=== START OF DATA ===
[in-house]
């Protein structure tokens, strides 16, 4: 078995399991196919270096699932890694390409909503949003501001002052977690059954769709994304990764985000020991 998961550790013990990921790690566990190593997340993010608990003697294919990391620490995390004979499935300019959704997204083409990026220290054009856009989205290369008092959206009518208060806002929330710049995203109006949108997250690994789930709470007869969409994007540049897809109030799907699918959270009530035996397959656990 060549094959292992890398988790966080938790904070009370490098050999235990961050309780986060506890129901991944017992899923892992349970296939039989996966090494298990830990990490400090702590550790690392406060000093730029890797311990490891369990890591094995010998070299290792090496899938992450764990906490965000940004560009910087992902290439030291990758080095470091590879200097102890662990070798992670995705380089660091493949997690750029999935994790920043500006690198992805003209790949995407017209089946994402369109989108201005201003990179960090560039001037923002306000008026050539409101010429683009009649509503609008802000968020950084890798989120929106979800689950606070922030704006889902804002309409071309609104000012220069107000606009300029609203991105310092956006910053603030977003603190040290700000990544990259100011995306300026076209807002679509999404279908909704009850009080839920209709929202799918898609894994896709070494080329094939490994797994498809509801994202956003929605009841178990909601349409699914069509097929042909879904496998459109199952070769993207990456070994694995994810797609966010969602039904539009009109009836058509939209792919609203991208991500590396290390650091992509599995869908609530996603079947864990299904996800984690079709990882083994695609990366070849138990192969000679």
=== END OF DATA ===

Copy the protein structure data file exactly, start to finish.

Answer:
[in-house]
């Protein structure tokens, strides 16, 4: 078995399991196919270096699932890694390409909503949003501001002052977690059954769709994304990764985000020991 998961550790013990990921790690566990190593997340993010608990003697294919990391620490995390004979499935300019959704997204083409990026220290054009856009989205290369008092959206009518208060806002929330710049995203109006949108997250690994789930709470007869969409994007540049897809109030799907699918959270009530035996397959656990 060549094959292992890398988790966080938790904070009370490098050999235990961050309780986060506890129901991944017992899923892992349970296939039989996966090494298990830990990490400090702590550790690392406060000093730029890797311990490891369990890591094995010998070299290792090496899938992450764990906490965000940004560009910087992902290439030291990758080095470091590879200097102890662990070798992670995705380089660091493949997690750029999935994790920043500006690198992805003209790949995407017209089946994402369109989108201005201003990179960090560039001037923002306000008026050539409101010429683009009649509503609008802000968020950084890798989120929106979800689950606070922030704006889902804002309409071309609104000012220069107000606009300029609203991105310092956006910053603030977003603190040290700000990544990259100011995306300026076209807002679509999404279908909704009850009080839920209709929202799918898609894994896709070494080329094939490994797994498809509801994202956003929605009841178990909601349409699914069509097929042909879904496998459109199952070769993207990456070994694995994810797609966010969602039904539009009109009836058509939209792919609203991208991500590396290390650091992509599995869908609530996603079947864990299904996800984690079709990882083994695609990366070849138990192969000679």